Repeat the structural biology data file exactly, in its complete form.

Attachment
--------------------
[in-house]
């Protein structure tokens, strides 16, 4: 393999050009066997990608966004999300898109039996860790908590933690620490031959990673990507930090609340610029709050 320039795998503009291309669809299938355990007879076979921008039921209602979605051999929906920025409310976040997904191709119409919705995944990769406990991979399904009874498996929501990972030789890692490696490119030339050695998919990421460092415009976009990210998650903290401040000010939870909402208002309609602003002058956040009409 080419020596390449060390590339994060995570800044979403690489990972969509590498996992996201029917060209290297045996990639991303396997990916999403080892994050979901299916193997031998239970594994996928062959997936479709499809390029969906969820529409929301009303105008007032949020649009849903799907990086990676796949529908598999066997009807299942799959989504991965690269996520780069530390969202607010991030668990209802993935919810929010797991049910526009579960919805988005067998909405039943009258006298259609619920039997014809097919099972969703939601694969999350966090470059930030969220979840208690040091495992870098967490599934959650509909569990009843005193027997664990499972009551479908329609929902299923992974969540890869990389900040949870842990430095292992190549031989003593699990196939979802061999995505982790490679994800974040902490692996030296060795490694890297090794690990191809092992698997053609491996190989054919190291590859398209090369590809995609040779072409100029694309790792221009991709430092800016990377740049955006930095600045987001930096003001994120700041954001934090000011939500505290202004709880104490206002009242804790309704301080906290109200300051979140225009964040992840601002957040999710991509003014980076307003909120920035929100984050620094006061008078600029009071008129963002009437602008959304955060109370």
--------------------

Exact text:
[in-house]
């Protein structure tokens, strides 16, 4: 393999050009066997990608966004999300898109039996860790908590933690620490031959990673990507930090609340610029709050 320039795998503009291309669809299938355990007879076979921008039921209602979605051999929906920025409310976040997904191709119409919705995944990769406990991979399904009874498996929501990972030789890692490696490119030339050695998919990421460092415009976009990210998650903290401040000010939870909402208002309609602003002058956040009409 080419020596390449060390590339994060995570800044979403690489990972969509590498996992996201029917060209290297045996990639991303396997990916999403080892994050979901299916193997031998239970594994996928062959997936479709499809390029969906969820529409929301009303105008007032949020649009849903799907990086990676796949529908598999066997009807299942799959989504991965690269996520780069530390969202607010991030668990209802993935919810929010797991049910526009579960919805988005067998909405039943009258006298259609619920039997014809097919099972969703939601694969999350966090470059930030969220979840208690040091495992870098967490599934959650509909569990009843005193027997664990499972009551479908329609929902299923992974969540890869990389900040949870842990430095292992190549031989003593699990196939979802061999995505982790490679994800974040902490692996030296060795490694890297090794690990191809092992698997053609491996190989054919190291590859398209090369590809995609040779072409100029694309790792221009991709430092800016990377740049955006930095600045987001930096003001994120700041954001934090000011939500505290202004709880104490206002009242804790309704301080906290109200300051979140225009964040992840601002957040999710991509003014980076307003909120920035929100984050620094006061008078600029009071008129963002009437602008959304955060109370």